Mars at Carnegie Science Center

Check out ‘Mars: The Next Giant Leap,’ now open at the Carnegie Science Center

The Carnegie Science Center has unveiled the most ambitious exhibit in its 30-year history. It’s called “Mars: The Next Giant Leap.” This $4.5 million project has been two years in the making and replaces Robo-world.

Think about what it would be like to live on Mars… what kind of house might you live in? How do you grow food? And what future do we choose? These are some of the many questions visitors are asked to ponder at this new exhibit.

Photo courtesy of KDKA.

“The whole idea behind the exhibition is looking at our life on Earth thru the lens of Mars,” says Jason Brown, the Henry Buhl, Jr. Director of Carnegie Science Center.

Brown says the Science Center gathered questions from the local community and incorporated them into the exhibit, which is already getting reviews that are out of this world.

Mars at Carnegie Science Center
Photo courtesy of KDKA.

A group of students from Young Scholars of Western Pennsylvania Charter School in Baldwin were among the first kids to see the exhibit.

“It’s a 10 out of 10,” said Junior Mulbah, a sixth-grader.

Seventh-grader Jocelyn Harley found it fascinating: “I think it’s just crazy to think about what’s beyond Earth.”

Kayleigh Johnson, an eighth-grader, described learning about space this way: “There’s endless possibilities to it. There’s no end.”

And 6th grader Austin Tanohye said, “There’s billions, trillions of stars in other lands that could be suitable for life and may have life and it would be cool to find someone who is not us.”

The exhibit features all kinds of interactive areas. Kids love making the robotic rovers travel over Mars’ rough terrain, learning about the planet and the moon in an interactive Q & A, and seeing how plants could grow on Mars using hydroponics. All of it relates back to life here on Earth.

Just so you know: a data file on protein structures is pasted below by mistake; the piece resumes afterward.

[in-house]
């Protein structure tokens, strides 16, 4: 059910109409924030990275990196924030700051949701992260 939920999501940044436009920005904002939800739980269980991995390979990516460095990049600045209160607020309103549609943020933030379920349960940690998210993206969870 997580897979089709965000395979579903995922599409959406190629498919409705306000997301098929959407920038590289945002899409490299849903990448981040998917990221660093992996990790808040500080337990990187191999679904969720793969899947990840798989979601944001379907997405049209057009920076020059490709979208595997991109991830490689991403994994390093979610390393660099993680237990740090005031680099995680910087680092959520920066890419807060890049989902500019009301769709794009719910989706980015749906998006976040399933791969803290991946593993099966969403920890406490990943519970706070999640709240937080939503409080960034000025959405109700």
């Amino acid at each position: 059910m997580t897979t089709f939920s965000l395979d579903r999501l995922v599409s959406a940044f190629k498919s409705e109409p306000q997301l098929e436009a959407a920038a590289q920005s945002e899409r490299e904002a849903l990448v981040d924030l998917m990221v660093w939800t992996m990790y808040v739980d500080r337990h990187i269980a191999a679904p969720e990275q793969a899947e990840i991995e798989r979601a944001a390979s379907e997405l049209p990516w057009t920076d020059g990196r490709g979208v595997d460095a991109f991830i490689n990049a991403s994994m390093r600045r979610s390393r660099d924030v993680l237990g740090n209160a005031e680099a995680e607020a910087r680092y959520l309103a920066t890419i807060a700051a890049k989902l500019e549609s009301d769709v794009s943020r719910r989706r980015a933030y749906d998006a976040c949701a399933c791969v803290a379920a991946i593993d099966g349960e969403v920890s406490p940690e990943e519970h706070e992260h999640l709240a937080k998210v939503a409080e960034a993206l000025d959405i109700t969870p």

“The same technology we can use to grow food on Mars,” Brown says, “can be used to help with food insecurity here on Earth.”

Pittsburgh has a growing space industry, with Astrobotic building the next lunar lander just a few blocks away, and CMU’s robotics institute. Mayor Ed Gainey hopes this exhibit will inspire local kids to pursue careers in space and STEM right here at home.

“A new… venture, exploration to Mars, something I never thought I’d see in my lifetime. Sometimes I feel like I live in Star Wars,” Gainey said, which got a good laugh from the crowd gathered for the exhibit’s ribbon-cutting.

The new Mars exhibit is now open to Carnegie Science Center members and opens to the general public Saturday, Nov. 19. It’s a permanent exhibit, but is designed to evolve and change with space exploration itself.